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News 22 May 07
Marine life all at sea from climate change threat: WWF
Whales, dolphins and porpoises are facing increasing threats from climate change, as sea temperature changes and food sources such as krill diminish, environmental group WWF said on Tuesday.
The group issued its report, "Whales in hot water?" together with the Whale and Dolphin Conservation Society (WDCS), ahead of the 59th meeting of the International Whaling Commission in Anchorage, Alaska from May 28-31.
Whales, dolphins and porpoises -- collectively known as cetaceans -- are at risk from changing temperatures and freshening of seawater due to melting ice and increased rainfalls, it said.
A rise in sea levels, loss of icy polar habitats and the decline of krill populations in key areas are all likely to have an adverse impact on the species, the WWF warned.
"The climate is now changing at such a fast pace that it is unclear to what extent whales and dolphins will be able to adjust, and we believe many populations to be very vulnerable to predicted changes," said Mark Simmonds, international science director at the WDCS.
Cetaceans are already facing numerous non-climate related threats, such as chemical and noise pollution, commercial fishing, naval activities and the introduction of non-native species to their waters, the report noted.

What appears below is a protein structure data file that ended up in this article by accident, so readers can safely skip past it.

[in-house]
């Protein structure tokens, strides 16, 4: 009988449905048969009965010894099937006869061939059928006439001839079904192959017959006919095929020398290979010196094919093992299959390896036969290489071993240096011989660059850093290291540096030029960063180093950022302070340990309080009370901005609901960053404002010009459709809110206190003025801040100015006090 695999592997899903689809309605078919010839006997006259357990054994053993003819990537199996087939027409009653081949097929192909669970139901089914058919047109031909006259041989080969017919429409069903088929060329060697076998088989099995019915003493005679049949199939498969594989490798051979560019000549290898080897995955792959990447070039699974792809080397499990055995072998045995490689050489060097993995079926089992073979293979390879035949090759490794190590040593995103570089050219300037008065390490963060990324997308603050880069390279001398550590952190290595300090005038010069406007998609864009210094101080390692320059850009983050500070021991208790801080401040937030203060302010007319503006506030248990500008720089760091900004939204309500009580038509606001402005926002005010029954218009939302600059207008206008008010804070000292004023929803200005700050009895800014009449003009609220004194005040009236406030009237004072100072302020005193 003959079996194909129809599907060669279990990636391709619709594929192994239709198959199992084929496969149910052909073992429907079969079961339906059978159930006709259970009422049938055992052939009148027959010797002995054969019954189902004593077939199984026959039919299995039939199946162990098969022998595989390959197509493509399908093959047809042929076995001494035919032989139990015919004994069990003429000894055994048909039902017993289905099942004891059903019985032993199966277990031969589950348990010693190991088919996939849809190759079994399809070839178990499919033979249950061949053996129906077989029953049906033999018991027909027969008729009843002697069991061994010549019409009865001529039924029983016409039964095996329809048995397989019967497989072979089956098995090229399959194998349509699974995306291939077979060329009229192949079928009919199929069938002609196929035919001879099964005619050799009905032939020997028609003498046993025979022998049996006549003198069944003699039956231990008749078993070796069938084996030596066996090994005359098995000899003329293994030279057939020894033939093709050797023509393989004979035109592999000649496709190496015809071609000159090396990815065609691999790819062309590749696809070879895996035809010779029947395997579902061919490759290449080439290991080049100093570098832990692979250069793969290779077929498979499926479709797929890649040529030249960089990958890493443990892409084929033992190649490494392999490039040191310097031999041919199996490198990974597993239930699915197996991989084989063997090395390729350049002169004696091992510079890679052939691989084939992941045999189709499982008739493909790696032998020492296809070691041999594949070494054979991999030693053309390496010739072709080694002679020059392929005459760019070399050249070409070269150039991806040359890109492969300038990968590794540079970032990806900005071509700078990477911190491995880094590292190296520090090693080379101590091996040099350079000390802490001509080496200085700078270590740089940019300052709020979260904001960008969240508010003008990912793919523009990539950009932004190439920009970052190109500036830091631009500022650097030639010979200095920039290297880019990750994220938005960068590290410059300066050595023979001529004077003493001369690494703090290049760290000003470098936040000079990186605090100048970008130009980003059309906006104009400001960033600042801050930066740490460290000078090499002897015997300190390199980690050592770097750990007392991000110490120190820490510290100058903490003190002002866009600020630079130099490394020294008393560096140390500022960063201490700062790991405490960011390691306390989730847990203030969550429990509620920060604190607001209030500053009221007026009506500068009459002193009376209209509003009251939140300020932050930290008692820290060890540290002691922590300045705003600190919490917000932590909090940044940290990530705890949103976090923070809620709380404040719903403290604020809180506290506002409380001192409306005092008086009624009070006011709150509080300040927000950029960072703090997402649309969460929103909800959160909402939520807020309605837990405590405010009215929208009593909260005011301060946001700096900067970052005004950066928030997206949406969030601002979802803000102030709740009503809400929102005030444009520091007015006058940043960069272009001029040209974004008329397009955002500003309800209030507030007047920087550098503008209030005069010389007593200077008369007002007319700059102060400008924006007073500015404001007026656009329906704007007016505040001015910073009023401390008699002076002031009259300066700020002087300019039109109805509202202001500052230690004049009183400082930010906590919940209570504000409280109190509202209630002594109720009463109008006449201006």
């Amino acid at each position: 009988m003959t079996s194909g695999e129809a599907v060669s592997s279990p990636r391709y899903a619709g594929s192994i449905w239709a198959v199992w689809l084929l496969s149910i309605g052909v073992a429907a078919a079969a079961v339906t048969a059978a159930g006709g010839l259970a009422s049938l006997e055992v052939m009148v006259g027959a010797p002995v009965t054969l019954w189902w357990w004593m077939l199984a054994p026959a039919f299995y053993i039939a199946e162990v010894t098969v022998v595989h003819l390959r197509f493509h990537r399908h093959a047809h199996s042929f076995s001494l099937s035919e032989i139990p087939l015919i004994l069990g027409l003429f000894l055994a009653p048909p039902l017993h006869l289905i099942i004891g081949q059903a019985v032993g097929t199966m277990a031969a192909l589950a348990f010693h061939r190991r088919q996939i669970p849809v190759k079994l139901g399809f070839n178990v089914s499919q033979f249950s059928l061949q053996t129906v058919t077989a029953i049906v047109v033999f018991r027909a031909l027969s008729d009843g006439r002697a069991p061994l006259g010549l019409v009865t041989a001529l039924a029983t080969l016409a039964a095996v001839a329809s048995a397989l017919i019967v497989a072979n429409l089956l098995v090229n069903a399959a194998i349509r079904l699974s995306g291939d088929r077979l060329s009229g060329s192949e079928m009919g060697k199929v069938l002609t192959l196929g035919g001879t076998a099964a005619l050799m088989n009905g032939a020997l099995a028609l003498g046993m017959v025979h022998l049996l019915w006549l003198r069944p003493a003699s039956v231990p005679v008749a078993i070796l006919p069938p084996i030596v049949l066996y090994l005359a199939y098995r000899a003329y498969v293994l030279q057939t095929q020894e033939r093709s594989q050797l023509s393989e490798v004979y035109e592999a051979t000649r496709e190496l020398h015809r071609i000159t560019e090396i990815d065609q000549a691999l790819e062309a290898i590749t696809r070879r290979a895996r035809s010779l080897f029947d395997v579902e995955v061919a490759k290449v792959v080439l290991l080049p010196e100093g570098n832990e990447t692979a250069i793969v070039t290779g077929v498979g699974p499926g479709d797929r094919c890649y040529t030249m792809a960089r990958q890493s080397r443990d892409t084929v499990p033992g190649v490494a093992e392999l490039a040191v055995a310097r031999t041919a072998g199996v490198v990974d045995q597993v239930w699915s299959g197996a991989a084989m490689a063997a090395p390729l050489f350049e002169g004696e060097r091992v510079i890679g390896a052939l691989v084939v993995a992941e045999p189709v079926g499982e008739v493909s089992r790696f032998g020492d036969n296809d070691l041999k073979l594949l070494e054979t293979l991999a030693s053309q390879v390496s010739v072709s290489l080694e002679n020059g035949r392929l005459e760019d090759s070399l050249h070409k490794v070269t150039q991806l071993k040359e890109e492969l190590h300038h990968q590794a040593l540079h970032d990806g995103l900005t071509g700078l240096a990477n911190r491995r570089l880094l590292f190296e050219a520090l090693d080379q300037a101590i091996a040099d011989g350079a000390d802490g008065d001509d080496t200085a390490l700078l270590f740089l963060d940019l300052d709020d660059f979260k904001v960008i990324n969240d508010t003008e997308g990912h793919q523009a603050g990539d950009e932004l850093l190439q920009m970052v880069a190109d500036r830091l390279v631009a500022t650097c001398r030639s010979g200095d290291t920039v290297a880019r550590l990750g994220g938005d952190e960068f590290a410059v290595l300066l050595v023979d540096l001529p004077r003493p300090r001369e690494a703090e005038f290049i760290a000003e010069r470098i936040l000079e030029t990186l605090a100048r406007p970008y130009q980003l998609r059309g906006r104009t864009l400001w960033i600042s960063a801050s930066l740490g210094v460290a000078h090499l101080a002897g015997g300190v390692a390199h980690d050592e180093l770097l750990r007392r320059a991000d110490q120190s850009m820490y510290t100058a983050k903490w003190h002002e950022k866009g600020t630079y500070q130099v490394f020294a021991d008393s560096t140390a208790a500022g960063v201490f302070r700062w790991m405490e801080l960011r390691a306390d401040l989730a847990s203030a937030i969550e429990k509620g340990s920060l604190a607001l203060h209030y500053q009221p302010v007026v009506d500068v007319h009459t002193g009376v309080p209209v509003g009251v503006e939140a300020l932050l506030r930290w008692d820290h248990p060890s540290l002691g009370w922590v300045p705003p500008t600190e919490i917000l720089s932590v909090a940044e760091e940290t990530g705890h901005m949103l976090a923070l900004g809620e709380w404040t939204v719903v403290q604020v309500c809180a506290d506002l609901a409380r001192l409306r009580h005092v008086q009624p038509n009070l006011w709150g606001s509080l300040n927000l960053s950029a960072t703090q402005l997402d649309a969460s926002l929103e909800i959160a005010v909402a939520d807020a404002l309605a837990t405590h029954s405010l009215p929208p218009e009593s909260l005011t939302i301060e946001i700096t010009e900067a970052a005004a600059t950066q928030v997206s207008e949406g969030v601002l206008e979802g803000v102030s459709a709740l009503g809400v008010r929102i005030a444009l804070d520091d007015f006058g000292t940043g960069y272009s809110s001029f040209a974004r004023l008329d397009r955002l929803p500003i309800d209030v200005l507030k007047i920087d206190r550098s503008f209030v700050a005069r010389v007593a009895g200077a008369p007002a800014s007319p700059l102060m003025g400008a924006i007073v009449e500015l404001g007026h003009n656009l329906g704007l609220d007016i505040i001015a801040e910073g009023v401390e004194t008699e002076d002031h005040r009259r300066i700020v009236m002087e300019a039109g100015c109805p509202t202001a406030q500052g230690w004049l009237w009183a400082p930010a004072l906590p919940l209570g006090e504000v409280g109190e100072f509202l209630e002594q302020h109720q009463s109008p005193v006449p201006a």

There is also the problem of "bycatch," when the creatures get entangled in fishing nets. This alone is thought to be responsible for the deaths of at least 300,000 cetaceans every year.
"Climate change induced impacts are likely to compound and exacerbate these threats by reducing resilience and adaptive capacity because of resource deployment to competing needs," the report said.
"In many cases, it will be impossible to fully mitigate the negative impacts of climate change; therefore increased efforts must be made to reduce all other human-induced threats," it added.
The report urged the IWC and the governments of its member states to do all they can to reduce global warming, and to provide adequate and appropriate space for cetaceans to live and breed.
"It is now essential that the IWC revisit this issue (of climate change) in a concrete and comprehensive fashion," it concluded.
Disturbed, hungry and lost – climate change impacts on whales on the WWF website
Related articles on Dolphins and other cetaceans
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